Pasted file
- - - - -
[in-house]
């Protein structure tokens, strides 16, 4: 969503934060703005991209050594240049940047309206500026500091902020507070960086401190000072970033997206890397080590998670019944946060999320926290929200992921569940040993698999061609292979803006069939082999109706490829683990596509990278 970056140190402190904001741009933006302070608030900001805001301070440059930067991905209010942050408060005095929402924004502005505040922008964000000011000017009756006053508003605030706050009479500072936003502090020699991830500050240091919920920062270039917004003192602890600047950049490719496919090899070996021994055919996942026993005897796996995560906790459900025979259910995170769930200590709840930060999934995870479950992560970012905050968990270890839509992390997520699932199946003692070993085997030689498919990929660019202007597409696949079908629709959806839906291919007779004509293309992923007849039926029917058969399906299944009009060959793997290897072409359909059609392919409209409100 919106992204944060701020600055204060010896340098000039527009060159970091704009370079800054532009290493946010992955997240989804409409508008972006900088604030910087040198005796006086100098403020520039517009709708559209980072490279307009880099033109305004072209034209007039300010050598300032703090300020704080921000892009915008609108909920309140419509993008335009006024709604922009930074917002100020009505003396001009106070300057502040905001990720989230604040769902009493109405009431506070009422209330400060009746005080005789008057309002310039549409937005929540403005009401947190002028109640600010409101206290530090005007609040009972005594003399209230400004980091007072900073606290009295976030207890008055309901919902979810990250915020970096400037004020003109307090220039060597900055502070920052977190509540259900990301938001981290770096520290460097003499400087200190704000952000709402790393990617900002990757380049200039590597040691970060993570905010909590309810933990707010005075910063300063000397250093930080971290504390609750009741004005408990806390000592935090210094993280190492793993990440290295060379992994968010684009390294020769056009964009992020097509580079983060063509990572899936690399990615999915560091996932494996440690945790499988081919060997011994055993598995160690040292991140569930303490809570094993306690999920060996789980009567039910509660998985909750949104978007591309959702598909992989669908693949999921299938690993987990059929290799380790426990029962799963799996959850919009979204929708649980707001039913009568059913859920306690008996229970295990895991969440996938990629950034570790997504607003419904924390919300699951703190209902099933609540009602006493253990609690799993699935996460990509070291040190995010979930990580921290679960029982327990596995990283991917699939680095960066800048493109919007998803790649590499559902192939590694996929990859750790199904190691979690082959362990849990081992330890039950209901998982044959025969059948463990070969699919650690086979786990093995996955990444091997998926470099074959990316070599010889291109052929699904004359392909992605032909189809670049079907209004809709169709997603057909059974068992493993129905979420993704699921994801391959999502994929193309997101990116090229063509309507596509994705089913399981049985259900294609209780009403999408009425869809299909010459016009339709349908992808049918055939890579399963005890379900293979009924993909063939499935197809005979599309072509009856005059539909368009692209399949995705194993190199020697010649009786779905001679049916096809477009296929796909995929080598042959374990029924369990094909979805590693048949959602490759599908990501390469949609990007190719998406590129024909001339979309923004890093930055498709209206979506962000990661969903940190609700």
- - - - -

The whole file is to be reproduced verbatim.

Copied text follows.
[in-house]
């Protein structure tokens, strides 16, 4: 969503934060703005991209050594240049940047309206500026500091902020507070960086401190000072970033997206890397080590998670019944946060999320926290929200992921569940040993698999061609292979803006069939082999109706490829683990596509990278 970056140190402190904001741009933006302070608030900001805001301070440059930067991905209010942050408060005095929402924004502005505040922008964000000011000017009756006053508003605030706050009479500072936003502090020699991830500050240091919920920062270039917004003192602890600047950049490719496919090899070996021994055919996942026993005897796996995560906790459900025979259910995170769930200590709840930060999934995870479950992560970012905050968990270890839509992390997520699932199946003692070993085997030689498919990929660019202007597409696949079908629709959806839906291919007779004509293309992923007849039926029917058969399906299944009009060959793997290897072409359909059609392919409209409100 919106992204944060701020600055204060010896340098000039527009060159970091704009370079800054532009290493946010992955997240989804409409508008972006900088604030910087040198005796006086100098403020520039517009709708559209980072490279307009880099033109305004072209034209007039300010050598300032703090300020704080921000892009915008609108909920309140419509993008335009006024709604922009930074917002100020009505003396001009106070300057502040905001990720989230604040769902009493109405009431506070009422209330400060009746005080005789008057309002310039549409937005929540403005009401947190002028109640600010409101206290530090005007609040009972005594003399209230400004980091007072900073606290009295976030207890008055309901919902979810990250915020970096400037004020003109307090220039060597900055502070920052977190509540259900990301938001981290770096520290460097003499400087200190704000952000709402790393990617900002990757380049200039590597040691970060993570905010909590309810933990707010005075910063300063000397250093930080971290504390609750009741004005408990806390000592935090210094993280190492793993990440290295060379992994968010684009390294020769056009964009992020097509580079983060063509990572899936690399990615999915560091996932494996440690945790499988081919060997011994055993598995160690040292991140569930303490809570094993306690999920060996789980009567039910509660998985909750949104978007591309959702598909992989669908693949999921299938690993987990059929290799380790426990029962799963799996959850919009979204929708649980707001039913009568059913859920306690008996229970295990895991969440996938990629950034570790997504607003419904924390919300699951703190209902099933609540009602006493253990609690799993699935996460990509070291040190995010979930990580921290679960029982327990596995990283991917699939680095960066800048493109919007998803790649590499559902192939590694996929990859750790199904190691979690082959362990849990081992330890039950209901998982044959025969059948463990070969699919650690086979786990093995996955990444091997998926470099074959990316070599010889291109052929699904004359392909992605032909189809670049079907209004809709169709997603057909059974068992493993129905979420993704699921994801391959999502994929193309997101990116090229063509309507596509994705089913399981049985259900294609209780009403999408009425869809299909010459016009339709349908992808049918055939890579399963005890379900293979009924993909063939499935197809005979599309072509009856005059539909368009692209399949995705194993190199020697010649009786779905001679049916096809477009296929796909995929080598042959374990029924369990094909979805590693048949959602490759599908990501390469949609990007190719998406590129024909001339979309923004890093930055498709209206979506962000990661969903940190609700």